Susan Wild confronts anti-union executive at US House hearing

susan wild

Congresswoman Susan Wild speaking at the grand opening of a TSA security checkpoint at the Lehigh Valley International Airport on July 28, 2023 (Photo: Sean Kitchen)

By Sean Kitchen

December 1, 2023

US Rep Susan Wild went on the offensive defending workers rights at an anti-union hearing on Thursday. Union workers earn 11.2% more than their non-union counterparts according to the US Bureau of Labor Statistics.

Congresswoman Susan Wild (D-Lehigh) confronted Mark Mix, president of the anti-union National Right to Work Committee, about his organization’s anti-worker views at a US House Health, Education, Labor, Pensions (HELP) Committee hearing on Thursday.

Wild pressed Mix, who was testifying in favor of a law that would call for states to adopt so-called right-to-work laws, about the benefits union workers have over their non-union counterparts. These benefits include better wages, better benefits and workplace protections.

“I am proud to represent a community with one of the richest legacies of organized labor anywhere in the country,” Wild said in a statement. “In Pennsylvania 7, we know that strong unions are the key to a strong economy where people can work hard and get ahead and can support their families.”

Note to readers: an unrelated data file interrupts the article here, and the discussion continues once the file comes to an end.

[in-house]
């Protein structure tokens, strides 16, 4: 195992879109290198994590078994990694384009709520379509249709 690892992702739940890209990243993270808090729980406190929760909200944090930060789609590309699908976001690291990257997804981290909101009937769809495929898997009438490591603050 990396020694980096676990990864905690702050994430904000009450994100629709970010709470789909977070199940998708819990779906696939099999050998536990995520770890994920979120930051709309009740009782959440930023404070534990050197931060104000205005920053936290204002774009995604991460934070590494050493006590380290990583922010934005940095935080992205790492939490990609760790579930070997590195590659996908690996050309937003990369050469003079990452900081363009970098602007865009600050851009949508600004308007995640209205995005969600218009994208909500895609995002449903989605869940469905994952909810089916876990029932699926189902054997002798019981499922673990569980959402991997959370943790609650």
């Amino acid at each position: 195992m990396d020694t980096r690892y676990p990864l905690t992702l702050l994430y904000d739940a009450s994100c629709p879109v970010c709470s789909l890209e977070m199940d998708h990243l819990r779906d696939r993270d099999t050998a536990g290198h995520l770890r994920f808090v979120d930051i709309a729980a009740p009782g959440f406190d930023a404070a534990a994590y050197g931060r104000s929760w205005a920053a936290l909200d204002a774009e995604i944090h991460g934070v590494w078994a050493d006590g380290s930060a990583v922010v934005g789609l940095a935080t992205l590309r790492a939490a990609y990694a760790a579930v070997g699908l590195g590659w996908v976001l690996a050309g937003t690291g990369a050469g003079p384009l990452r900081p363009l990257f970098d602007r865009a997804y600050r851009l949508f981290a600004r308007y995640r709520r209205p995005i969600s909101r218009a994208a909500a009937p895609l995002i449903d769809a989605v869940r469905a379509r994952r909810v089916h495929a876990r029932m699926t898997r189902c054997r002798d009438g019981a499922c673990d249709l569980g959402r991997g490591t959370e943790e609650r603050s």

The whole point of “right to work” laws is to cripple the ability for unions to organize workers by allowing workers to benefit from having a union while not paying union dues or agency fees for that representation, essentially creating a free-rider system where someone reaps the benefits without having to pay for that representation.

On top of not having the protection of a union, workers living in states with “right to work” laws typically make less than their counterparts living in states without these types of laws on the books. According to a report by the Economic Policy Institute, a progressive leaning economic think-tank, workers in these states earn at least 3.2% less than workers in states without “right to work” laws.

At Thursday’s hearing, Wild asked Mix if it’s against the interest of union workers earning 11.2% more than their non-union counterparts. Mix replied by saying “no.”

Wild then followed up asking if it is “against the interests of workers to have better access to paid leave and pensions, to more benefits that again, unionized workplaces are much more likely to offer.”

Mix then replied by saying, “I would say no. I mean the idea of those benefits being available, why wouldn’t you rely on volunteers? And why do you need compulsion?”

Author

  • Sean Kitchen

    Sean Kitchen is the Keystone’s political correspondent, based in Harrisburg. Sean is originally from Philadelphia and spent five years working as a writer and researcher for Pennsylvania Spotlight.

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